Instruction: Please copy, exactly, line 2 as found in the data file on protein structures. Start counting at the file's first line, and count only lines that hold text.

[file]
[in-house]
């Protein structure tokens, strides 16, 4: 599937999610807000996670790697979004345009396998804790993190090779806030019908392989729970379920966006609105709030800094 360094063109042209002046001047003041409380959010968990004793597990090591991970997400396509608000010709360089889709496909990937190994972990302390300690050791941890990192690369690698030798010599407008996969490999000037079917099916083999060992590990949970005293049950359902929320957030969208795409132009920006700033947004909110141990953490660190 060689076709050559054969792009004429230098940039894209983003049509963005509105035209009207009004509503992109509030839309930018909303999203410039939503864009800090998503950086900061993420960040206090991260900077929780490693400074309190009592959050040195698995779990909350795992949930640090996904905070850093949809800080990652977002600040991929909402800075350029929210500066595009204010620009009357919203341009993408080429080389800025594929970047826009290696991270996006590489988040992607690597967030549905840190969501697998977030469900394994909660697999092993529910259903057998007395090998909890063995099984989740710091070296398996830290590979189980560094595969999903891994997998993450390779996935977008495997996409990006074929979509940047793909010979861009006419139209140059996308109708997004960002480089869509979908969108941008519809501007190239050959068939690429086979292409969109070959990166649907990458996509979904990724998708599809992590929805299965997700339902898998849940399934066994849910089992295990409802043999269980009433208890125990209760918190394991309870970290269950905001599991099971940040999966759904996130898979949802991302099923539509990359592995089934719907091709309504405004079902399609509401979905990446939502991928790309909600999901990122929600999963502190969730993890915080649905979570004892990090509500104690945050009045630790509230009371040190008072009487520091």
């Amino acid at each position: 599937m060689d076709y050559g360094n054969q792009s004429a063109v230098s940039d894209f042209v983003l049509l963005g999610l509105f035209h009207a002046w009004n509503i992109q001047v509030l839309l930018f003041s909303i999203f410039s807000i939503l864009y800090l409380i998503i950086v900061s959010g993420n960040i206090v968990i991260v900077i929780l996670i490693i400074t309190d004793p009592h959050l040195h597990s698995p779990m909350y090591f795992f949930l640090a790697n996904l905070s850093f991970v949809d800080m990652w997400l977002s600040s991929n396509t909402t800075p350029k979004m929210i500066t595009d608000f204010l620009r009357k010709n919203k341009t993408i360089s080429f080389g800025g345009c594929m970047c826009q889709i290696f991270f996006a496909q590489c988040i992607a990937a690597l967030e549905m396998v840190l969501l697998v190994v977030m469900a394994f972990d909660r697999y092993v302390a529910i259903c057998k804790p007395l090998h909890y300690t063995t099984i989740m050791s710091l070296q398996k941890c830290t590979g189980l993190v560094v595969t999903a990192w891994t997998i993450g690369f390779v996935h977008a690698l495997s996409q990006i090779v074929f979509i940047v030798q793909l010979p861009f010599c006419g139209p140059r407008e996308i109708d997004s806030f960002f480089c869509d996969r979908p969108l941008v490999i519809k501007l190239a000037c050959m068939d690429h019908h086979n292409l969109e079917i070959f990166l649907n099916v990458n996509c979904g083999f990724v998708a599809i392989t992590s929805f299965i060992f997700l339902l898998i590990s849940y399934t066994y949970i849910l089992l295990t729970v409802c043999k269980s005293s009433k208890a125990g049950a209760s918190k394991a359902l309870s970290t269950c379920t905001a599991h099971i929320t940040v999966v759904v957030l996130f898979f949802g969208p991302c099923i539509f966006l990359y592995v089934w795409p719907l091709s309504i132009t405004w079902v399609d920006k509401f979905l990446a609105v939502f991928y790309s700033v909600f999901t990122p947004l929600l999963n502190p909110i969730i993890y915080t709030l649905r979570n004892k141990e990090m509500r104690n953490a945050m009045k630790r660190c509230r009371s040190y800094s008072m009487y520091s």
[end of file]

């Protein structure tokens, strides 16, 4: 599937999610807000996670790697979004345009396998804790993190090779806030019908392989729970379920966006609105709030800094 360094063109042209002046001047003041409380959010968990004793597990090591991970997400396509608000010709360089889709496909990937190994972990302390300690050791941890990192690369690698030798010599407008996969490999000037079917099916083999060992590990949970005293049950359902929320957030969208795409132009920006700033947004909110141990953490660190 060689076709050559054969792009004429230098940039894209983003049509963005509105035209009207009004509503992109509030839309930018909303999203410039939503864009800090998503950086900061993420960040206090991260900077929780490693400074309190009592959050040195698995779990909350795992949930640090996904905070850093949809800080990652977002600040991929909402800075350029929210500066595009204010620009009357919203341009993408080429080389800025594929970047826009290696991270996006590489988040992607690597967030549905840190969501697998977030469900394994909660697999092993529910259903057998007395090998909890063995099984989740710091070296398996830290590979189980560094595969999903891994997998993450390779996935977008495997996409990006074929979509940047793909010979861009006419139209140059996308109708997004960002480089869509979908969108941008519809501007190239050959068939690429086979292409969109070959990166649907990458996509979904990724998708599809992590929805299965997700339902898998849940399934066994849910089992295990409802043999269980009433208890125990209760918190394991309870970290269950905001599991099971940040999966759904996130898979949802991302099923539509990359592995089934719907091709309504405004079902399609509401979905990446939502991928790309909600999901990122929600999963502190969730993890915080649905979570004892990090509500104690945050009045630790509230009371040190008072009487520091």